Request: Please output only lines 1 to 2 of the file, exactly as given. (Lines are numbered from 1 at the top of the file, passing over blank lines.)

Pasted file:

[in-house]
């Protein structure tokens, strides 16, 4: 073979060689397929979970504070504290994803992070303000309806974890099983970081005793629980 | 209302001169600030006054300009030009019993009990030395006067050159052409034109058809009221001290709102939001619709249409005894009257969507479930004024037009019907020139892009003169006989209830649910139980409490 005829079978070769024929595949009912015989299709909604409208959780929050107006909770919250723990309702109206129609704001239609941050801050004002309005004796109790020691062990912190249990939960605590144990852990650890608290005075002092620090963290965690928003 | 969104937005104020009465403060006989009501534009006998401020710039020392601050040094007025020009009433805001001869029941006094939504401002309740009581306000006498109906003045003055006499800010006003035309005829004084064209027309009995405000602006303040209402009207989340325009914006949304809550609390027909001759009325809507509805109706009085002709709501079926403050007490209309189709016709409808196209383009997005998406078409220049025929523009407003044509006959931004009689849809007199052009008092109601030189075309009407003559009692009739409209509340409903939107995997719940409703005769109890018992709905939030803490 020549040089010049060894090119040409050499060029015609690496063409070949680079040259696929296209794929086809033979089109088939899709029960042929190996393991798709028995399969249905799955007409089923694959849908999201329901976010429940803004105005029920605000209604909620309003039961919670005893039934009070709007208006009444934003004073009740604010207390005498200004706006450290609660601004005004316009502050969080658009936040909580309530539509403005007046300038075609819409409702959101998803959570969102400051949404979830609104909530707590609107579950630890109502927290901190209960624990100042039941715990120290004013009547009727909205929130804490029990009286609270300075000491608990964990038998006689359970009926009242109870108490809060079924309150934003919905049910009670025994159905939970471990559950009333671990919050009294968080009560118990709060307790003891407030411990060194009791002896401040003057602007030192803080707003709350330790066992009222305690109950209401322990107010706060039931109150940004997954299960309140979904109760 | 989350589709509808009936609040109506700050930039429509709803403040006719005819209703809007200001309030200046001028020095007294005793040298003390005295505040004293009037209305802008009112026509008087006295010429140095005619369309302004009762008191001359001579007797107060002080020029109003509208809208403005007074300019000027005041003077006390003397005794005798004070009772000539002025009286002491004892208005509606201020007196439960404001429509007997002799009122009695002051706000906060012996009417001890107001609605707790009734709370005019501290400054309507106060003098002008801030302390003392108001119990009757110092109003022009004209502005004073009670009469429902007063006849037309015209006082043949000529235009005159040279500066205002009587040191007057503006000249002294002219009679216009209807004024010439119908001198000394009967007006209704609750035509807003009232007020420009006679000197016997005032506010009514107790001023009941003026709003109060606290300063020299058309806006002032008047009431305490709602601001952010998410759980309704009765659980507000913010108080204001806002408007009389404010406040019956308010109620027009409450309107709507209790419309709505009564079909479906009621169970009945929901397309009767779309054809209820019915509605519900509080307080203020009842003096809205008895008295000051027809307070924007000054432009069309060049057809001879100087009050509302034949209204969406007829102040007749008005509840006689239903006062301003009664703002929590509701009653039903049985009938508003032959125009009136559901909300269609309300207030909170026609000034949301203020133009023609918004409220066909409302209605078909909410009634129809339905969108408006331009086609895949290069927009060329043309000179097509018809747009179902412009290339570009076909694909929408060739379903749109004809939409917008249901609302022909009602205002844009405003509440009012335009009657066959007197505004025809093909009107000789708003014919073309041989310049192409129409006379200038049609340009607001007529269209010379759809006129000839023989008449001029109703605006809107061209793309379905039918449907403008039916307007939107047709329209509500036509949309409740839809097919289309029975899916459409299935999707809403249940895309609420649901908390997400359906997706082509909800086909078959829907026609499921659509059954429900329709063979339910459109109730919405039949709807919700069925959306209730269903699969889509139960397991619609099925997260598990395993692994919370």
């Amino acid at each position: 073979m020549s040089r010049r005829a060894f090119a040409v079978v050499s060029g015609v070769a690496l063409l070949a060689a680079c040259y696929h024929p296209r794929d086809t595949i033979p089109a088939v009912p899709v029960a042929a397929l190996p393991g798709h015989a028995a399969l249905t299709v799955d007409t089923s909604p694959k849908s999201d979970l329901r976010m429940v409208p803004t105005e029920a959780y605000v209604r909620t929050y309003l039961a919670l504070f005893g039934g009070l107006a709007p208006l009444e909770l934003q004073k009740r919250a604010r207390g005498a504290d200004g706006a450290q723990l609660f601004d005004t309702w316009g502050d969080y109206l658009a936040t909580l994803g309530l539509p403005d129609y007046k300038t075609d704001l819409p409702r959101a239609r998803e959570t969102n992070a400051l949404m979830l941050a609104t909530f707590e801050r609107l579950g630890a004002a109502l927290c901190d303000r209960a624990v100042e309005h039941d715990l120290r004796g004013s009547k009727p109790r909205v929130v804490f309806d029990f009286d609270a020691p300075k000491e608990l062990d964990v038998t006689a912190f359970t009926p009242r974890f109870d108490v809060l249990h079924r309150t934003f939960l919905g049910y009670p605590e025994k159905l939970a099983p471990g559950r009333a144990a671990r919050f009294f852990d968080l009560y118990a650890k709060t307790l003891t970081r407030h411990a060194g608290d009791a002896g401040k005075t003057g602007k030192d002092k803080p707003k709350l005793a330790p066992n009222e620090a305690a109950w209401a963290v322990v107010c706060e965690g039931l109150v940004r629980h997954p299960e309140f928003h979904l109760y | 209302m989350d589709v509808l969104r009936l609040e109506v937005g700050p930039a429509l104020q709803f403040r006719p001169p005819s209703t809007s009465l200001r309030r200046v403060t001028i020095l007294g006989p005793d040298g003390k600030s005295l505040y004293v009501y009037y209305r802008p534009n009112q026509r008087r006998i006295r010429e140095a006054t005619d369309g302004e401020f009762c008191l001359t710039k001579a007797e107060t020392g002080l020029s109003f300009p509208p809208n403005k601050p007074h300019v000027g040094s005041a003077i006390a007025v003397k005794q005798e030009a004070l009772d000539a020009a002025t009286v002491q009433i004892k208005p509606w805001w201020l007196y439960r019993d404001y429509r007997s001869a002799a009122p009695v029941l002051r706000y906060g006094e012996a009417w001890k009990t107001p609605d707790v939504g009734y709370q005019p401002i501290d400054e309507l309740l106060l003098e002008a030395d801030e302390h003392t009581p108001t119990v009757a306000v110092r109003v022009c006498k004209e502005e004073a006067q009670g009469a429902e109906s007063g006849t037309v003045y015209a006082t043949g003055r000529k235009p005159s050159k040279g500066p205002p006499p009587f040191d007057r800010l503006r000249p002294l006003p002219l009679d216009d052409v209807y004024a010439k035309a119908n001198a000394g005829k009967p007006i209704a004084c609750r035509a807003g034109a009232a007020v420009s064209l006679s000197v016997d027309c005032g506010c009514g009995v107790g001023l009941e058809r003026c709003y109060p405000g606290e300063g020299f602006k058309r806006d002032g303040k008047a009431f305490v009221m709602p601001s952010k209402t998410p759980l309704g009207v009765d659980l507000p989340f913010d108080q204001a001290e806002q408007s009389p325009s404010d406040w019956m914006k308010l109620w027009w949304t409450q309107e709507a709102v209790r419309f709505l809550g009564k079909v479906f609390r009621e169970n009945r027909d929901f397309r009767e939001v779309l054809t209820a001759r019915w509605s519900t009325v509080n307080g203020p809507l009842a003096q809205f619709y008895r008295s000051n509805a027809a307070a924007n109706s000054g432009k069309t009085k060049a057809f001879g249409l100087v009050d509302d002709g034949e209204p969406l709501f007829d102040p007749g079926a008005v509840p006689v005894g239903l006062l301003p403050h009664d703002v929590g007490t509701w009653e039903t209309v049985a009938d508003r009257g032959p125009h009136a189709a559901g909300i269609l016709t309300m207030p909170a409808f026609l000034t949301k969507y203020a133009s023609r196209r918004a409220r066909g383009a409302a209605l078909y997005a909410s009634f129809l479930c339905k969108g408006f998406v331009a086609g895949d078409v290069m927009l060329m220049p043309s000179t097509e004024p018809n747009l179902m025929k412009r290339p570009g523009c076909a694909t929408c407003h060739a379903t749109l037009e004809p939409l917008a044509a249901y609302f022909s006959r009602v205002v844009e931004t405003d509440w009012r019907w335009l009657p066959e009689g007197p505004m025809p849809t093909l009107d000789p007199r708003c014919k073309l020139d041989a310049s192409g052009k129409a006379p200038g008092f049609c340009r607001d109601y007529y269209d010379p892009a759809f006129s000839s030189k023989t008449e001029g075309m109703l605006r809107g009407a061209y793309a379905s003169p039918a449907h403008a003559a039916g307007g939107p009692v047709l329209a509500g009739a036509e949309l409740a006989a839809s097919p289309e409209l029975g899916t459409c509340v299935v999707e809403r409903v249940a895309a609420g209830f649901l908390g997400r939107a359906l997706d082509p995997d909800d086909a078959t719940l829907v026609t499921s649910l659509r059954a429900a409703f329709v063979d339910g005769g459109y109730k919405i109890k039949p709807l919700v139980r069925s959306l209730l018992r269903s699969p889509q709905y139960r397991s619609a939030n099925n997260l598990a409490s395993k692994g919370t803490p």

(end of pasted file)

[in-house]
């Protein structure tokens, strides 16, 4: 073979060689397929979970504070504290994803992070303000309806974890099983970081005793629980 | 209302001169600030006054300009030009019993009990030395006067050159052409034109058809009221001290709102939001619709249409005894009257969507479930004024037009019907020139892009003169006989209830649910139980409490 005829079978070769024929595949009912015989299709909604409208959780929050107006909770919250723990309702109206129609704001239609941050801050004002309005004796109790020691062990912190249990939960605590144990852990650890608290005075002092620090963290965690928003 | 969104937005104020009465403060006989009501534009006998401020710039020392601050040094007025020009009433805001001869029941006094939504401002309740009581306000006498109906003045003055006499800010006003035309005829004084064209027309009995405000602006303040209402009207989340325009914006949304809550609390027909001759009325809507509805109706009085002709709501079926403050007490209309189709016709409808196209383009997005998406078409220049025929523009407003044509006959931004009689849809007199052009008092109601030189075309009407003559009692009739409209509340409903939107995997719940409703005769109890018992709905939030803490 020549040089010049060894090119040409050499060029015609690496063409070949680079040259696929296209794929086809033979089109088939899709029960042929190996393991798709028995399969249905799955007409089923694959849908999201329901976010429940803004105005029920605000209604909620309003039961919670005893039934009070709007208006009444934003004073009740604010207390005498200004706006450290609660601004005004316009502050969080658009936040909580309530539509403005007046300038075609819409409702959101998803959570969102400051949404979830609104909530707590609107579950630890109502927290901190209960624990100042039941715990120290004013009547009727909205929130804490029990009286609270300075000491608990964990038998006689359970009926009242109870108490809060079924309150934003919905049910009670025994159905939970471990559950009333671990919050009294968080009560118990709060307790003891407030411990060194009791002896401040003057602007030192803080707003709350330790066992009222305690109950209401322990107010706060039931109150940004997954299960309140979904109760 | 989350589709509808009936609040109506700050930039429509709803403040006719005819209703809007200001309030200046001028020095007294005793040298003390005295505040004293009037209305802008009112026509008087006295010429140095005619369309302004009762008191001359001579007797107060002080020029109003509208809208403005007074300019000027005041003077006390003397005794005798004070009772000539002025009286002491004892208005509606201020007196439960404001429509007997002799009122009695002051706000906060012996009417001890107001609605707790009734709370005019501290400054309507106060003098002008801030302390003392108001119990009757110092109003022009004209502005004073009670009469429902007063006849037309015209006082043949000529235009005159040279500066205002009587040191007057503006000249002294002219009679216009209807004024010439119908001198000394009967007006209704609750035509807003009232007020420009006679000197016997005032506010009514107790001023009941003026709003109060606290300063020299058309806006002032008047009431305490709602601001952010998410759980309704009765659980507000913010108080204001806002408007009389404010406040019956308010109620027009409450309107709507209790419309709505009564079909479906009621169970009945929901397309009767779309054809209820019915509605519900509080307080203020009842003096809205008895008295000051027809307070924007000054432009069309060049057809001879100087009050509302034949209204969406007829102040007749008005509840006689239903006062301003009664703002929590509701009653039903049985009938508003032959125009009136559901909300269609309300207030909170026609000034949301203020133009023609918004409220066909409302209605078909909410009634129809339905969108408006331009086609895949290069927009060329043309000179097509018809747009179902412009290339570009076909694909929408060739379903749109004809939409917008249901609302022909009602205002844009405003509440009012335009009657066959007197505004025809093909009107000789708003014919073309041989310049192409129409006379200038049609340009607001007529269209010379759809006129000839023989008449001029109703605006809107061209793309379905039918449907403008039916307007939107047709329209509500036509949309409740839809097919289309029975899916459409299935999707809403249940895309609420649901908390997400359906997706082509909800086909078959829907026609499921659509059954429900329709063979339910459109109730919405039949709807919700069925959306209730269903699969889509139960397991619609099925997260598990395993692994919370």